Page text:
Arid Lima among most wasteful cities for water consumption

Peru’s capital Lima is one of the most wasteful consumers of water among major cities despite a shortage of the precious resource, according to Nicole Bernex Weiss, the academic director at the Catholic University’s (PUCP) Center for Applied Geographical Research.

The per capita consumption of water in Lima, the world’s second largest desert city after Cairo, Egypt, reaches 250 liters per day, compared to 120-140 litres per day in cities in the European Union, daily Gestion reported.

In Cairo, the per capita consumption of water is 100 liters per day. However while Cairo sits on the edge of the Nile river, which has an average volume flow of 2,830m3 per second, Lima has the Rimac river which has a flow of 10m3 per second.

“We are the most wasteful of water, despite there being a worrying shortage,” Bernex Weiss said.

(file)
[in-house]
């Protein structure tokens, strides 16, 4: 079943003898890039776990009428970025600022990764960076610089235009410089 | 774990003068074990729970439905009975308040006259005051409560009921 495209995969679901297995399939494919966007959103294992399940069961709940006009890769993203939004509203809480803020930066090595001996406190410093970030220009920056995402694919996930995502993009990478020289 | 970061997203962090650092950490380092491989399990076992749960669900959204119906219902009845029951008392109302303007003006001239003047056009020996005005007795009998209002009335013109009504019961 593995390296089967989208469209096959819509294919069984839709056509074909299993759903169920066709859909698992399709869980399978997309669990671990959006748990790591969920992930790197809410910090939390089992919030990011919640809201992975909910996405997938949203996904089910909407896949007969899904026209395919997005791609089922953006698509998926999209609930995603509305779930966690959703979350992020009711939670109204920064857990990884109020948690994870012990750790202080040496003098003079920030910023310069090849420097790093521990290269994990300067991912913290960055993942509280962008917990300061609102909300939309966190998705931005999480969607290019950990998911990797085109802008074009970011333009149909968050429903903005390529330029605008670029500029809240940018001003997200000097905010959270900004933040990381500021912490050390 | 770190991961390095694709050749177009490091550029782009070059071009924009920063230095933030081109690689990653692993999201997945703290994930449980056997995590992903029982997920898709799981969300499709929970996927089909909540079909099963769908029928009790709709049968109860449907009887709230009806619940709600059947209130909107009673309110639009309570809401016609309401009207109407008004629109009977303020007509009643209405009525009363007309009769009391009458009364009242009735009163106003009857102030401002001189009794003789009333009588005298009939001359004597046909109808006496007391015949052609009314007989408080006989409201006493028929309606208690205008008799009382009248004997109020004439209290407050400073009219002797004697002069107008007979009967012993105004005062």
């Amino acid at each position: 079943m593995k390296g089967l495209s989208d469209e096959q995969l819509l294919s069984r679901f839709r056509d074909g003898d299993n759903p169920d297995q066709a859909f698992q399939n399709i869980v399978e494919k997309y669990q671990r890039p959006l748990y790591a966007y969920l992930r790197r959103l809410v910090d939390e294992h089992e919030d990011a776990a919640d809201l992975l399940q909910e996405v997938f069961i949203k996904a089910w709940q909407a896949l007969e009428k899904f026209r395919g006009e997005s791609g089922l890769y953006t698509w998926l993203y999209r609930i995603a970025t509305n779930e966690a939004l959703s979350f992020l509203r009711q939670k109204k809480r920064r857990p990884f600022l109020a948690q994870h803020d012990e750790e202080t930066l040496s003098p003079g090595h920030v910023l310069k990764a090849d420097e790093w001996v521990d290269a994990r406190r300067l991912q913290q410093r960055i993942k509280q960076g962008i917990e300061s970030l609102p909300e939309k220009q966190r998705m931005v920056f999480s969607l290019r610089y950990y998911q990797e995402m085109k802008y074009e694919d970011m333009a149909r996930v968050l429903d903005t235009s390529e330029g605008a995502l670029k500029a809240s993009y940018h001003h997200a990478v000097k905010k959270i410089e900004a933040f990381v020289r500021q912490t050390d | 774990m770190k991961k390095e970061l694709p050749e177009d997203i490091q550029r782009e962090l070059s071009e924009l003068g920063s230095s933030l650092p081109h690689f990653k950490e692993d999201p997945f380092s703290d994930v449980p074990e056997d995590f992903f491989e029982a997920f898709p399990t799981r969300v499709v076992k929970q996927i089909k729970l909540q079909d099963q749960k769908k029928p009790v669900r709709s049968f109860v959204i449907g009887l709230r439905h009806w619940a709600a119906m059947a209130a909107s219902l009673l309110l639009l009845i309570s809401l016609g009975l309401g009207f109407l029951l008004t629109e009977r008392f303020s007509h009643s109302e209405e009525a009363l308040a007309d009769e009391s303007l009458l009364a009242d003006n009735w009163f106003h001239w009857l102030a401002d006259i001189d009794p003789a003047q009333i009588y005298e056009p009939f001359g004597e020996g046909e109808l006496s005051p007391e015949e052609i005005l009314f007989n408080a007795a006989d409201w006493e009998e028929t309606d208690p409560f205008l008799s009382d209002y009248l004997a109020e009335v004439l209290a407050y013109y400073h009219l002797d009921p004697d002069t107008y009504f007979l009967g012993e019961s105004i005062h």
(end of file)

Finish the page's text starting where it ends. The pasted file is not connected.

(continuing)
Water supplies along Peru’s coast, where the majority of the nation’s population is located, are scarce and fragile. Andean glaciers are in a state of accelerated melt due to global climate change and Lima’s growing populations is making increasing demands on its aquifer and runoff from rivers, which are highly contaminated with metals from mines in the highlands.

Upon taking office in July 2006, President Alan Garcia immediately launched a national plan called “Agua para todos,” or “water for all,” with the goal of providing universal access to water to millions of impoverished Peruvians — most of them in Lima — by the end of his mandate in 2011.

By the end of the year, potable water coverage is expected to cover 93 percent of the population in Lima, state news agency Andina reported.

The vice president of state water agency Sedapal, Victor Lopez, while agreeing that the use of water is a concern in Lima, said that those who have received water from the Agua para todos campaign use between 50-60 litres per day.

According to Lopez, one of the main problems is that water use is not measured. “People consume more water because it is not measured,” Lopez said. “We have programs to install meters in the short term, which will allow us to regulate users that don’ts have meters and be able to, in one way, improve the quality of service.”

Sharing is caring!

Leave a Reply

Your email address will not be published. Required fields are marked *